By now it has been very well documented that Monster Island in Williamsburg, Brooklyn has closed its doors after seven years of art exploration and experimentation with murals, art shows and music concerts. The building is set for demolition and it is rumored that it will be replaced by a Whole Foods Store.
During these years we’ve watched the exterior of Monster Island with great interest as it was an every-changing heaven for emerging artists to show their stuff to the public. The environment engendered creativity; With non for profit art galleries and performance spaces, an underground music venue, a surf shop, a screen-print studio, a recording studio, several artists studios and a family of lovely street cats, Monster Island was a symbol of what Williamsburg was all about; artists and community struggling to make cool stuff for each other and sometimes a big audience. Since the early 1990s, ad-hoc love-driven venues like this have opened and closed, along with art parties, loft performances, artist collectives, and a loose association of art galleries. The settlement of writers, dancers, bands, performers, and all sorts of artists helped give the area a decided edge, even if you couldn’t convince your Manhattan friends to come visit the neighborhood at night.
Kid Acne (photo © Jaime Rojo)
Now “The Edge” of course is the name of a corporate looking glass tower on the waterfront and the moderate frightened masses began their march to Williamsburg after the developers re-zoned 30+ blocks in North Brooklyn in 2005, transforming it quickly to a New York suburb with quirky, kooky shopping opportunities. It’s an old story, but we have to tell it; Now the rents are too high and the culture is increasingly inhospitable to artists and the Monster Island landlord has a different plan for the lot and the lease wasn’t renewed. Williamsburg is going upscale just like Manhattan and the rest of the city and for struggling artists and the venues that give them shelter and nurture them this is another reason why we are watching people move to other neighborhoods or out of New York altogether. In a way, this is what NYC is all about; Re-invention and greed.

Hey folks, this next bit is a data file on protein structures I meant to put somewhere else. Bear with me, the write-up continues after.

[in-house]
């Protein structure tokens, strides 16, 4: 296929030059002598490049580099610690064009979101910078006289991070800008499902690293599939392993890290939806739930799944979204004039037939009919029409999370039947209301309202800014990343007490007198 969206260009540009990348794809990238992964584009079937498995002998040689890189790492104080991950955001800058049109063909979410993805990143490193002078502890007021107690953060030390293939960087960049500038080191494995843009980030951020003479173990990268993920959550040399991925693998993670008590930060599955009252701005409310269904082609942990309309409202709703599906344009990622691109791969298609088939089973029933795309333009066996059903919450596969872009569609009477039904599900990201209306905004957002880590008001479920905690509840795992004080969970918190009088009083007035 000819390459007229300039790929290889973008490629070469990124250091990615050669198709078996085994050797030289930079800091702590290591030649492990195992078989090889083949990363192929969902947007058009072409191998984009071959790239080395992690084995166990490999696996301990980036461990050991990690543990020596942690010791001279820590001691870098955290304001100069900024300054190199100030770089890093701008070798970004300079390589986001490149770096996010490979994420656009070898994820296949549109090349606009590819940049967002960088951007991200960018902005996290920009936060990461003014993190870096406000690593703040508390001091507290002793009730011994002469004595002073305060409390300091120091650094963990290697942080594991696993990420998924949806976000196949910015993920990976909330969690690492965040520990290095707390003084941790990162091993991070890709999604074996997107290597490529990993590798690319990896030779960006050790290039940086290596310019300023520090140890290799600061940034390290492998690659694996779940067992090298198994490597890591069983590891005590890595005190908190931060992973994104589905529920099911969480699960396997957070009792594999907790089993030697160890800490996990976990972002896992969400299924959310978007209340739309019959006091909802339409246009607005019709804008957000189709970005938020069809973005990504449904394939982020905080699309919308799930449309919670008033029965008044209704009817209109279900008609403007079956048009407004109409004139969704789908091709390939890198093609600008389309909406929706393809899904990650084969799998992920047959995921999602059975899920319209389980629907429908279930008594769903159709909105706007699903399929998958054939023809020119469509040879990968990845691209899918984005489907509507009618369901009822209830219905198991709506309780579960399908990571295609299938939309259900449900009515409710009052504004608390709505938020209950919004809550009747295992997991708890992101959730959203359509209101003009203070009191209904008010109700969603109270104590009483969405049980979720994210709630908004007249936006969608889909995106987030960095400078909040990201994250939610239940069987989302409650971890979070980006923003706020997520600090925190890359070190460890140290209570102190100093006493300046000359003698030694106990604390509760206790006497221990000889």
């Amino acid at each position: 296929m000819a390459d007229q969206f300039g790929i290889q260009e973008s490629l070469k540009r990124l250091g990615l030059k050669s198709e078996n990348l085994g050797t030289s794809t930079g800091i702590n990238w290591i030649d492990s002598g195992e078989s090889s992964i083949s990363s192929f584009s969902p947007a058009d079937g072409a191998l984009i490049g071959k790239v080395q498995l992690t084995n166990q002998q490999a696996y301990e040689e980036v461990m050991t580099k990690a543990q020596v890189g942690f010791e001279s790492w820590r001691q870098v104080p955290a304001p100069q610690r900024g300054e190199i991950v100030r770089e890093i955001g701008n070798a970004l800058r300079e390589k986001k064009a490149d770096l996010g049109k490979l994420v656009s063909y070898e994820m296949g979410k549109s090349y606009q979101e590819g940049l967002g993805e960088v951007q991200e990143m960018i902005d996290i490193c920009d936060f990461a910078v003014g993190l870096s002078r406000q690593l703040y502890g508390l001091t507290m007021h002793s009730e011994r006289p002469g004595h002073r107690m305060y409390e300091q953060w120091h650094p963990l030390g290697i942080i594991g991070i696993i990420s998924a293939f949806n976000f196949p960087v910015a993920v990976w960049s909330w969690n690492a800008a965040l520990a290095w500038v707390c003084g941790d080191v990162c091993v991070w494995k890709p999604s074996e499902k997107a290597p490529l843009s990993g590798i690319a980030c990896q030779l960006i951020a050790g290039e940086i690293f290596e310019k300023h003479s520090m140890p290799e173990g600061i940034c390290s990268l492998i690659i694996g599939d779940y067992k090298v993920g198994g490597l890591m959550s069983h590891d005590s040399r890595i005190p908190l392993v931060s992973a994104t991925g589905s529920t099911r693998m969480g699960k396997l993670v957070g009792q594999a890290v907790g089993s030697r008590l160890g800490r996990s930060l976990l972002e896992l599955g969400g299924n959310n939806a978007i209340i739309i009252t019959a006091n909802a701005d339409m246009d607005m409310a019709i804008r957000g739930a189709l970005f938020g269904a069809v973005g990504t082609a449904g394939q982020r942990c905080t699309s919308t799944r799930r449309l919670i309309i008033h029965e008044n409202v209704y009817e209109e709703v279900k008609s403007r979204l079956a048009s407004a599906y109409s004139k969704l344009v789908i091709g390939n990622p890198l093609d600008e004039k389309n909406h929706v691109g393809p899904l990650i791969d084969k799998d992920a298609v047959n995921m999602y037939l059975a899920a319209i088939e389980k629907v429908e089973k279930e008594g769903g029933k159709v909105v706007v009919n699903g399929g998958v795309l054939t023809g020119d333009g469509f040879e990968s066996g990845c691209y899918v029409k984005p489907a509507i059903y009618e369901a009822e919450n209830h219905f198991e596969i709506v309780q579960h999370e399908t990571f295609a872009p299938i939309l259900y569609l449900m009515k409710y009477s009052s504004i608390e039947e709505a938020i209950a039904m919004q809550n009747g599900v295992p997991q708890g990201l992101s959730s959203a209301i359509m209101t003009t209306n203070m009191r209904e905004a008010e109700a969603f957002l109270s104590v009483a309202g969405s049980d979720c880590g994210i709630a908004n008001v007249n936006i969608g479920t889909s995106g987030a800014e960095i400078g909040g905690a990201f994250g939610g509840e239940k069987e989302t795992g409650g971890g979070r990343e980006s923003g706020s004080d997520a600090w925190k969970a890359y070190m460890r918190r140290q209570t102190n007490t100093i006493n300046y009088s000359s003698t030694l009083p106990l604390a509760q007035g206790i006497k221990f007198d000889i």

We have been photographing the ever-changing facade of this building that was offered as a canvas for local and visiting artists all over the world to put their art up. Today we pay homage and say farewell to this iconic institution and to the people that endeavored to make it unique with a photo essay of the numerous murals that went up there since 2004. We have made an effort to identify most of the artists. Please let us know if you know the names of the artists we have tagged as unknown or if we erroneously credited a piece of art.
Armsrock (photo © Jaime Rojo)
Armsrock (photo © Jaime Rojo)
Maya Hayuk (photo © Jaime Rojo)
Ripo and Maya Hayuk (photo © Jaime Rojo)
“This Wall Could Be Your Life” was a 7-year project conceived, curated and solely funded by Maya Hayuk. “For the following seven years artists were invited from all over the world, given paint, space and freedom to create” Maya Hayuk. (photo © Jaime Rojo)
This spring the Lilac bush outside the building was majestic. Punto and Blok’s mural on the background. (photo © Jaime Rojo)
Wolfy (photo © Jaime Rojo)
Noah Sparkes (photo © Jaime Rojo)
ROA (photo © Jaime Rojo)
ROA pulls a rabbit out of a hog. (photo © Jaime Rojo)
MOMO and Zosen (photo © Jaime Rojo)
MOMO and Zosen working on a makeover. (photo © Jaime Rojo)
Waldo with a hook looks on as an artist works on a makeover. (photo © Jaime Rojo)
Troy Lovegates AKA OTHER. (photo © Jaime Rojo)
Troy Lovegates AKA Other, Deuce 7 and Pork. (photo © Jaime Rojo)
YOTE (photo © Jaime Rojo)
Hellbent and Hellcat (photo © Jaime Rojo)
Cat with Punto’s mural in the background. (photo © Jaime Rojo)
I just finished my installation. Time to take a cat nap. (photo © Jaime Rojo)
A Spring 2011 model. (photo © Jaime Rojo)
Skewville (photo © Jaime Rojo)
Kyle Ranson and Oliver Halsman Rosenberg. (photo © Jaime Rojo)
Julia Langhof (photo © Jaime Rojo)
Artist Unknown (photo © Jaime Rojo)
Maya Hayuk. As a final collective event, a paint pour and block party was organized in September. Multiple artists went up to the roof and poured paint down the walls, a colorful blessing on the home that gave so many opportunities to artists and built community. (photo © Jaime Rojo)
Maya Hayuk. Paint Pour (photo © Jaime Rojo)
An unknown artist painted this figure while the building awaits demolition. (photo © Jaime Rojo)
Chris Uphues gives the building a heart while it awaits demolition. (photo © Jaime Rojo)
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